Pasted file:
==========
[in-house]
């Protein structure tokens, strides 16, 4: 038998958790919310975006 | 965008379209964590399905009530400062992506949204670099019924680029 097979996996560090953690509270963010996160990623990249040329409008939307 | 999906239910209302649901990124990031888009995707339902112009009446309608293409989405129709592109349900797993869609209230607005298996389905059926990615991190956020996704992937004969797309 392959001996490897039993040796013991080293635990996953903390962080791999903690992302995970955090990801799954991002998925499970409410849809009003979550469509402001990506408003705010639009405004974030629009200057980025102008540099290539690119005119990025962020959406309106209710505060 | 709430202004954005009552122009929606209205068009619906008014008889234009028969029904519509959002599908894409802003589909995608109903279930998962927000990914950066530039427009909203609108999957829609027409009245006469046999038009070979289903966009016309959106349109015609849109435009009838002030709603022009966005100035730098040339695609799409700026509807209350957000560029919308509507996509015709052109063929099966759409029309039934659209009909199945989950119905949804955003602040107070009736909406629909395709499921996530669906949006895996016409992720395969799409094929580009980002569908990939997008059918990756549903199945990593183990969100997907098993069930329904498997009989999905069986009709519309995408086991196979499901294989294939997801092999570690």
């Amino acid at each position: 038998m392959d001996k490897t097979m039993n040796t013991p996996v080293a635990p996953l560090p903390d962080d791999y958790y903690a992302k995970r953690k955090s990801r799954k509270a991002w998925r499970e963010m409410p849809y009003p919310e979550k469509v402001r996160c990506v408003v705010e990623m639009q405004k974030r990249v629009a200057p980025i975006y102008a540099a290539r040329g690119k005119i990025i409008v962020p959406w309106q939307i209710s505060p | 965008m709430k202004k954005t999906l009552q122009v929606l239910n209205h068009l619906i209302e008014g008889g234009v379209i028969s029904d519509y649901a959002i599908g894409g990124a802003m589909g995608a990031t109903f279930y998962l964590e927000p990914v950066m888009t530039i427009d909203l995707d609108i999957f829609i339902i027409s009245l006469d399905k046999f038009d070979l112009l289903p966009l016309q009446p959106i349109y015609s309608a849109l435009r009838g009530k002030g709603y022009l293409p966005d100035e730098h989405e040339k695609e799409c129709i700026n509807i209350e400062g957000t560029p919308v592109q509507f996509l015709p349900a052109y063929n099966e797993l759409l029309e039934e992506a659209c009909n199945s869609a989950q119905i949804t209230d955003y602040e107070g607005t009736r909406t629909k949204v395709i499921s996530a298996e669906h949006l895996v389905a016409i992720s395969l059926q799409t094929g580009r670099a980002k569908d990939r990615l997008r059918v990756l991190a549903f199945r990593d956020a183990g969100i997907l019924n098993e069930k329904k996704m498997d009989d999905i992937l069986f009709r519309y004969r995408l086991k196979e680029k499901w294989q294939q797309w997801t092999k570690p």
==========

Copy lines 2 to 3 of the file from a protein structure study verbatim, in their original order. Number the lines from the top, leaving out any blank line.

């Protein structure tokens, strides 16, 4: 038998958790919310975006 | 965008379209964590399905009530400062992506949204670099019924680029 097979996996560090953690509270963010996160990623990249040329409008939307 | 999906239910209302649901990124990031888009995707339902112009009446309608293409989405129709592109349900797993869609209230607005298996389905059926990615991190956020996704992937004969797309 392959001996490897039993040796013991080293635990996953903390962080791999903690992302995970955090990801799954991002998925499970409410849809009003979550469509402001990506408003705010639009405004974030629009200057980025102008540099290539690119005119990025962020959406309106209710505060 | 709430202004954005009552122009929606209205068009619906008014008889234009028969029904519509959002599908894409802003589909995608109903279930998962927000990914950066530039427009909203609108999957829609027409009245006469046999038009070979289903966009016309959106349109015609849109435009009838002030709603022009966005100035730098040339695609799409700026509807209350957000560029919308509507996509015709052109063929099966759409029309039934659209009909199945989950119905949804955003602040107070009736909406629909395709499921996530669906949006895996016409992720395969799409094929580009980002569908990939997008059918990756549903199945990593183990969100997907098993069930329904498997009989999905069986009709519309995408086991196979499901294989294939997801092999570690």
């Amino acid at each position: 038998m392959d001996k490897t097979m039993n040796t013991p996996v080293a635990p996953l560090p903390d962080d791999y958790y903690a992302k995970r953690k955090s990801r799954k509270a991002w998925r499970e963010m409410p849809y009003p919310e979550k469509v402001r996160c990506v408003v705010e990623m639009q405004k974030r990249v629009a200057p980025i975006y102008a540099a290539r040329g690119k005119i990025i409008v962020p959406w309106q939307i209710s505060p | 965008m709430k202004k954005t999906l009552q122009v929606l239910n209205h068009l619906i209302e008014g008889g234009v379209i028969s029904d519509y649901a959002i599908g894409g990124a802003m589909g995608a990031t109903f279930y998962l964590e927000p990914v950066m888009t530039i427009d909203l995707d609108i999957f829609i339902i027409s009245l006469d399905k046999f038009d070979l112009l289903p966009l016309q009446p959106i349109y015609s309608a849109l435009r009838g009530k002030g709603y022009l293409p966005d100035e730098h989405e040339k695609e799409c129709i700026n509807i209350e400062g957000t560029p919308v592109q509507f996509l015709p349900a052109y063929n099966e797993l759409l029309e039934e992506a659209c009909n199945s869609a989950q119905i949804t209230d955003y602040e107070g607005t009736r909406t629909k949204v395709i499921s996530a298996e669906h949006l895996v389905a016409i992720s395969l059926q799409t094929g580009r670099a980002k569908d990939r990615l997008r059918v990756l991190a549903f199945r990593d956020a183990g969100i997907l019924n098993e069930k329904k996704m498997d009989d999905i992937l069986f009709r519309y004969r995408l086991k196979e680029k499901w294989q294939q797309w997801t092999k570690p």